Research & Articles by Lt. Col. Peter Winstanley OAM RFD (Retired), JP
Research, Interviews and Articles about the Prisoners Of War of the Japanese who built the Burma to Thailand railway during world war two. Focusing on the doctors and medical staff among the prisoners. Also organised trips to Thailand twice a year.
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Khun Nid

On 29 February 2008 when near Non Pladuc, I had the opportunity and privilege of interviewing Khun Nid, who was a Siamese national employed by the Japanese in 1942. He was a very modest man, who was quite proficient in speaking English, possibly a result of working with the British POWs. He had a clear recollection of the arrival of the first POWs to work on the Burma Thailand Railway at Non Pladuc where he said workshops were built. He also recalled there being Dutch POWs, but, did not recall any Australian POWs. A possible explanation, would be that he identified Australians along with the British.

Khun Nid

He was in charge of a work party of natives on Siam and was responsible for selecting them and received 1 Baht per day pay plus 2 meals. The Japs treated them reasonably and they worked 7 days per week with few breaks.

He recalled the bombing raids on Non Pladuc and also remembered there being bunkers there. It could be that he recalled the slit trenches which the Japanese finally allowed the POWs to dig. But, only after there had been many fatalities and injured amongst the POWs.

He remembered the Japanese guards punishing the native labourers by making them carry sand bags. He worked for the Japanese for around 3 years.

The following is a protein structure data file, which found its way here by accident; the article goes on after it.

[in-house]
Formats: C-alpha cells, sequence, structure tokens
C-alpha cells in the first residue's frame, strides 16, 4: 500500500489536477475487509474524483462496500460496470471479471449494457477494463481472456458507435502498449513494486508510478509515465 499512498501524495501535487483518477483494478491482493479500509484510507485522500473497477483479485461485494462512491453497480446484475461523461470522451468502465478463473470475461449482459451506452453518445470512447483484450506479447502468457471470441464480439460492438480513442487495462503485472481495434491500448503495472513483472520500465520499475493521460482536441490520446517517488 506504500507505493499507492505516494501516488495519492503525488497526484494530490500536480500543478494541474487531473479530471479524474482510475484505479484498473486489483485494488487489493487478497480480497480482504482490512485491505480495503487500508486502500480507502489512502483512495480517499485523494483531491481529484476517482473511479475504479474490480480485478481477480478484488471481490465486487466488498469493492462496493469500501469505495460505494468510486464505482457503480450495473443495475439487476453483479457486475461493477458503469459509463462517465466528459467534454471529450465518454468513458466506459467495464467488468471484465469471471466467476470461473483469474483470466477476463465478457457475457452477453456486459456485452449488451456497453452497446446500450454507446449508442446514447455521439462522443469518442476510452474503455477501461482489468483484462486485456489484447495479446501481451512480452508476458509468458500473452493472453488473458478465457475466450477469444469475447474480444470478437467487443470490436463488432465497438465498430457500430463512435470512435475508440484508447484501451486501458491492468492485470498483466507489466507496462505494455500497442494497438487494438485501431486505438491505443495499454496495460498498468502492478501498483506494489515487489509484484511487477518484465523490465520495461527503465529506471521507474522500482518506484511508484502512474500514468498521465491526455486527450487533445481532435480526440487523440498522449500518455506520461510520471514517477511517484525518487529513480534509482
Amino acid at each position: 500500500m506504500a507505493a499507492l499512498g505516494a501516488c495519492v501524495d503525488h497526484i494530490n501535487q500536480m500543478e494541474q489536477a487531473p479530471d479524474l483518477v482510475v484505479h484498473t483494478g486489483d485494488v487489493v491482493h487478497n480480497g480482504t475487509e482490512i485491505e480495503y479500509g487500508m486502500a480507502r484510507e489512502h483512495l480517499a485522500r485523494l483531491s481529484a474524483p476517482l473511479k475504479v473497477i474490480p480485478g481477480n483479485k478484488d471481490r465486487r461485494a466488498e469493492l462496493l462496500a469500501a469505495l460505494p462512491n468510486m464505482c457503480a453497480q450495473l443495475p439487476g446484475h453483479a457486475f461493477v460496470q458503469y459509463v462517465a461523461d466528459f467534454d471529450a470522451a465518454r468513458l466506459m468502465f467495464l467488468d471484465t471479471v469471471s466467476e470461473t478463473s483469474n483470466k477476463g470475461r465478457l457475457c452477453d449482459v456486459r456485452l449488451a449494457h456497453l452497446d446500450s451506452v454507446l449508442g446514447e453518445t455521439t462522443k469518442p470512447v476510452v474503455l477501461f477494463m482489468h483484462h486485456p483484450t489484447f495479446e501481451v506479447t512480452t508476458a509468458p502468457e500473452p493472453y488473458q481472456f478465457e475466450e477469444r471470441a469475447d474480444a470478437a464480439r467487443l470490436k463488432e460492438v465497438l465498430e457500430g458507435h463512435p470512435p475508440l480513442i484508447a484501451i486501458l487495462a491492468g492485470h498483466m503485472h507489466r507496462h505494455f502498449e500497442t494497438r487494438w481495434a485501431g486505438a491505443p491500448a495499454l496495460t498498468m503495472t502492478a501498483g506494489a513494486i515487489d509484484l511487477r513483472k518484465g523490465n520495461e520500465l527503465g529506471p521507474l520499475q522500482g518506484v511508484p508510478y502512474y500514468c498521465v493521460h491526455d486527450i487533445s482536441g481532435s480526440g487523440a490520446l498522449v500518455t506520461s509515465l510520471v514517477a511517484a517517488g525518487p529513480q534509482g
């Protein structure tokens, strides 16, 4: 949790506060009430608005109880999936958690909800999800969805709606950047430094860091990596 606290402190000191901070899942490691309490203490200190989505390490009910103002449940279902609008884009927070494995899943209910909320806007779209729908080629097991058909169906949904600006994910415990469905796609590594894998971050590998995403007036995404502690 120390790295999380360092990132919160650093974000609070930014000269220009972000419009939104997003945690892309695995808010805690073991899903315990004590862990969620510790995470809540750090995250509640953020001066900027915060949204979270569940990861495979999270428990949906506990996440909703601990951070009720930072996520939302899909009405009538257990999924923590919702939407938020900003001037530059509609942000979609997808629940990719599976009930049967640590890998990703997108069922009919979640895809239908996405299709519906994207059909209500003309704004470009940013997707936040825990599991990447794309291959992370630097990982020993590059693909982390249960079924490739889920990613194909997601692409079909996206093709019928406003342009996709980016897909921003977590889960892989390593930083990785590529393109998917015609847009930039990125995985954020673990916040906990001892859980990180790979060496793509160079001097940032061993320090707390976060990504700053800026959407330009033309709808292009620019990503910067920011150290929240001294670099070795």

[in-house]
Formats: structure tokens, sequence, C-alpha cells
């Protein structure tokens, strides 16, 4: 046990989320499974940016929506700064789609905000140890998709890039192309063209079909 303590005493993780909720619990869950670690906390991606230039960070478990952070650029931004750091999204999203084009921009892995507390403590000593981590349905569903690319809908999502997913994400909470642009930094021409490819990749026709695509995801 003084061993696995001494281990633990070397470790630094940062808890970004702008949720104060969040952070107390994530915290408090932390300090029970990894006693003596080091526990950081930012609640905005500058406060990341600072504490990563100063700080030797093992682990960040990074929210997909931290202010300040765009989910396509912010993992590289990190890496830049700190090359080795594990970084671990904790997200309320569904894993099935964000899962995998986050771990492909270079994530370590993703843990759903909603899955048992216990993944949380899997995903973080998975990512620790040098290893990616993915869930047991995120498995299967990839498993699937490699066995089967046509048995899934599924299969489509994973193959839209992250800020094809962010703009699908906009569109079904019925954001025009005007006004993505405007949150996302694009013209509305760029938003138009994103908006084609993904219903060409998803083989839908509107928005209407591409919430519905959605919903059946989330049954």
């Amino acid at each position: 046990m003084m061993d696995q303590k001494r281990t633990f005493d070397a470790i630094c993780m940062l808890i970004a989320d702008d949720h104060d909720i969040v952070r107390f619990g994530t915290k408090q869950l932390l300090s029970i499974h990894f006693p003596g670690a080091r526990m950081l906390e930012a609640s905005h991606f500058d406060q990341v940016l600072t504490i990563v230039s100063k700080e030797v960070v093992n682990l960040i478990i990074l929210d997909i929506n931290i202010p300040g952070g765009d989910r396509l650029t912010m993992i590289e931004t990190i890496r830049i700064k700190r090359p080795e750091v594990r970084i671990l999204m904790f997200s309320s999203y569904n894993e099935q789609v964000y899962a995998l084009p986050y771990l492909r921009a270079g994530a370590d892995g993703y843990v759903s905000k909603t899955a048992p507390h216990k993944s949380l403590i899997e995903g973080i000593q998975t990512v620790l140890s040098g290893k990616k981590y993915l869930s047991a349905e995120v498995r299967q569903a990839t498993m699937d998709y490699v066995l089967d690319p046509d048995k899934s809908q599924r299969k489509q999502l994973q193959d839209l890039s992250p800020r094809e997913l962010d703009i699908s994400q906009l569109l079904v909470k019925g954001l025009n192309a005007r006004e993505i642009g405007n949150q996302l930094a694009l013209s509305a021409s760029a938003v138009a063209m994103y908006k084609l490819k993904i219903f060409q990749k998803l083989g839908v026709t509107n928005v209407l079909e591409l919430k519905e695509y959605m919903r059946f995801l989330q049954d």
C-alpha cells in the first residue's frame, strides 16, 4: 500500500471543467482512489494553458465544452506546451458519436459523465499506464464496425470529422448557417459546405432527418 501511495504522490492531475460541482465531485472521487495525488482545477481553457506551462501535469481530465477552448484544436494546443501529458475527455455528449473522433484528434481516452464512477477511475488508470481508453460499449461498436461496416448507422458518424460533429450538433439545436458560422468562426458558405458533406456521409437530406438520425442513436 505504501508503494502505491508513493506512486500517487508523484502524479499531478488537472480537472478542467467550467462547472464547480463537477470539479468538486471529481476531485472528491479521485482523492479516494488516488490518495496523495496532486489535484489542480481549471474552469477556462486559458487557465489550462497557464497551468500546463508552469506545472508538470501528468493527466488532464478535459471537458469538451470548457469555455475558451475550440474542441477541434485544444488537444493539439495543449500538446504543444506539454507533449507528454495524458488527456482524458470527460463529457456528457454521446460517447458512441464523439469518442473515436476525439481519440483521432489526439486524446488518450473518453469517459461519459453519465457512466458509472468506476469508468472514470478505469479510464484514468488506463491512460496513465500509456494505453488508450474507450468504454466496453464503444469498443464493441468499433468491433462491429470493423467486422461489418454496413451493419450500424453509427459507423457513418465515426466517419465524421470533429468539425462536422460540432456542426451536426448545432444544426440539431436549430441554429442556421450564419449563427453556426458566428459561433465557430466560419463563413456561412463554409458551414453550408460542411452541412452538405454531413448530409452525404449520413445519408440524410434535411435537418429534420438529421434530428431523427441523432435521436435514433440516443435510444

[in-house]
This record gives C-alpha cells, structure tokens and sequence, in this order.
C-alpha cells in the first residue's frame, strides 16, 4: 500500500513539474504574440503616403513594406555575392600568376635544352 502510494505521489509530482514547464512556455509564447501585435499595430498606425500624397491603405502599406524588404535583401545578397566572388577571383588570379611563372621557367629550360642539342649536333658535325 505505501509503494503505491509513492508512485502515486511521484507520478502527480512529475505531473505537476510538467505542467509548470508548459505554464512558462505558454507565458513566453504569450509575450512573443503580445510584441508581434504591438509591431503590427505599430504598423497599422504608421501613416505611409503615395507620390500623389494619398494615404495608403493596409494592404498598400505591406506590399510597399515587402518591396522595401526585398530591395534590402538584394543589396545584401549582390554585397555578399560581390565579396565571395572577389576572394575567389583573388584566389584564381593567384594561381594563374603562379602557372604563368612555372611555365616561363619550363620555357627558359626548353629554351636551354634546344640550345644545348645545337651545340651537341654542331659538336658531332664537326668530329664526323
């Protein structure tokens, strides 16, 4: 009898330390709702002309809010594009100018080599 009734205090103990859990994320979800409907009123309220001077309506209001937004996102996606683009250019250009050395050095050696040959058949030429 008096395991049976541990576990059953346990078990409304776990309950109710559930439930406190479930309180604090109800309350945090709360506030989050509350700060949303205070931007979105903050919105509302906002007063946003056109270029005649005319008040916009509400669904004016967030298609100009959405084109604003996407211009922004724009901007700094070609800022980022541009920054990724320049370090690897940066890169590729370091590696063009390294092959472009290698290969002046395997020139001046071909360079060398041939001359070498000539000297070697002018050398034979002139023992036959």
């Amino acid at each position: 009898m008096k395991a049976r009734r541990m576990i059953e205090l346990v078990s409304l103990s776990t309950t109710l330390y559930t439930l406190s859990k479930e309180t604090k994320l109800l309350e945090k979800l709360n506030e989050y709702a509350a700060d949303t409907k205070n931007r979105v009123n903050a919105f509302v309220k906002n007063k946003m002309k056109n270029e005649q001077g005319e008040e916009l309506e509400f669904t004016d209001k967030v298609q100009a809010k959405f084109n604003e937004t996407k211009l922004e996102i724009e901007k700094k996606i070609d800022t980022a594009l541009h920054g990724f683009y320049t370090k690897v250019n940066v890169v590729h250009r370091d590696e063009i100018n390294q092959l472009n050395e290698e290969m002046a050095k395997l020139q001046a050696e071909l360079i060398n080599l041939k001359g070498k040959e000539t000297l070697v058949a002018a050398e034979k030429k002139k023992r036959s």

Post war he became a farmer and married a lady who came from Nakhon Pathom about 4 or 5 years after the war ended.

They live in a spacious home in the vicinity of Non Pladuc. Near their home are the foundations of some of the workshops which were built in 1942. His wife took us and showed us the foundations. She also showed us some items which were said to be from the infamous Burma Thailand Railway. These included a two man cross-cut saw (see picture below of Peter Winstanley and Khun Nid's wife) and pieces of concrete (also see below) which looked as though they could have been the remains of concrete sleepers brought from Malaya. The pieces of concrete bore the marking "F.M.S.R. 1938". Their home is in the vicinity of a POW cemetery and as a token of respect they have placed a small temple in the area.

Two man cross-cut saw
Railway sleeper F.M.S.R. 1938

It was a privilege to speak with Khun Nid and his wife.

Interviewer - Lt Col (Retired) Peter Winstanley OAM RFD JP

Photographer - Major Beverley Poor RFD

Facilitators - Khun Vivatchai Wongsuvat, Pacific Horizon Travel, Bangkok March 2008
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